Trauma. This word is buzzing around my head after I finished Monday’s Not Coming by Tiffany D. Jackson. So many iterations and layers of trauma. So many ways it can show up in the body of a black girl and a black woman.
The trauma of a best friend who disappeared. Of lost children. Of a family taken away. Of abuse. Of a lost community.
Trauma has become a bit of a buzz word, but it is so all encompassing. Trauma doesn’t look the same to you and I and we may have different reactions. What is at the heart of the problem, however, is that our society does not have the tools to prevent nor adequately address trauma. Our very systems are traumatizing.
Monday’s Not Coming is a story all too familiar, yet not talked about enough. Claudia’s friend, Monday, goes missing, and no one seems to care enough to find her. Claudia goes to the ends of the Earth to try to find the breadcrumbs to lead her back to her best friend.
The book asks this question: Who is responsible when a [black] girl goes missing?
Is it the responsibility of the parents/family? Is it the responsibility of the community? Is it the responsibility of the state (and by state, I mean government)?
I answer this question with all of the above. It was appalling at how little thought was given to a girl like Monday. At the same time, it isn’t that surprising. A Black girl from the hood, from a poor family with a bad reputation. Girls like her get blamed for just being born into the circumstances created by pressures of a society that doesn’t care about girls like her. A perpetual cycle. All of us, in some form or fashion, are responsible for girls like Monday.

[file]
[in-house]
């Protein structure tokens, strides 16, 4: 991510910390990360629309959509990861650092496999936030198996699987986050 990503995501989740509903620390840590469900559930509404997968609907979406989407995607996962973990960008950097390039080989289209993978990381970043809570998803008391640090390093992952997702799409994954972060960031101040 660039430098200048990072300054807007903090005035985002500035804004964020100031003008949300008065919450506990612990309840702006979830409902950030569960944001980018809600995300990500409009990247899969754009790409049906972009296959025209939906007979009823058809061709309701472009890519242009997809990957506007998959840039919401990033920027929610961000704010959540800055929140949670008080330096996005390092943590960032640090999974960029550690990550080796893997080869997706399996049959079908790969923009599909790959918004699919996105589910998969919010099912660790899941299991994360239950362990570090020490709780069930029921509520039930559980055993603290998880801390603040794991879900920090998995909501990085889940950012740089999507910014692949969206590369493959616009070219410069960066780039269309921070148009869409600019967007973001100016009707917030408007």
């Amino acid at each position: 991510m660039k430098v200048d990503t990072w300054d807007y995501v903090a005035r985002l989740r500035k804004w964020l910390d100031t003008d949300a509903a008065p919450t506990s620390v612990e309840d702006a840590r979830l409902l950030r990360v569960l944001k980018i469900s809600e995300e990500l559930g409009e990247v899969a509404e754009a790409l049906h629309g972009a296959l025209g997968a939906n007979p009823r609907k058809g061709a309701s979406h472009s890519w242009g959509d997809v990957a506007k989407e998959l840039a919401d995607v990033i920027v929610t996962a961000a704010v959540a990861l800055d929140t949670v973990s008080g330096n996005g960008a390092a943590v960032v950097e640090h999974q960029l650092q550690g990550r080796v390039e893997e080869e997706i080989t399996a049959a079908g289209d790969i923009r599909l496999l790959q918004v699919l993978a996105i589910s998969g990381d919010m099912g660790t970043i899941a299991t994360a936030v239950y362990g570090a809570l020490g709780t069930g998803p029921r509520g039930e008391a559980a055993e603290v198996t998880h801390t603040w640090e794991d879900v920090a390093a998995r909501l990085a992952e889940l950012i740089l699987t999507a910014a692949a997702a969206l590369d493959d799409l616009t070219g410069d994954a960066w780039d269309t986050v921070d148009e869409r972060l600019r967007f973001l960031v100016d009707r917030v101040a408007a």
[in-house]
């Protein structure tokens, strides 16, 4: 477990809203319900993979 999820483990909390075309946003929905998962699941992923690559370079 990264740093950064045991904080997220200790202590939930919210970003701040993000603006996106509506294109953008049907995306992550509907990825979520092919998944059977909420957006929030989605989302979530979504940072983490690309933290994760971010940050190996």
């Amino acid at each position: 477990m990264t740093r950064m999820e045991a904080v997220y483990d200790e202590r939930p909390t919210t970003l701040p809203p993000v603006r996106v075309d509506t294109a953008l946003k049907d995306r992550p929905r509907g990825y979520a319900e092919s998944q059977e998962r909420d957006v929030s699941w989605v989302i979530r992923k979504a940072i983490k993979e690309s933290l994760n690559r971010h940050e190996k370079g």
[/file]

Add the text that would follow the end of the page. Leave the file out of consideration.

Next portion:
Set in D.C. during the height of the Bring Back Our Girls movement when there was finally light shined on all of the Black girls who have gone missing abroad and at home. This book frames the issue of missing girls in a personal way for people to actually see how so many girls can go missing.
All of this woven together with trauma. The disappearance of Black girls is a traumatic experience in itself. In the book we can really see what trauma can do to Black girls and women.
Somebody sing a black girl’s song.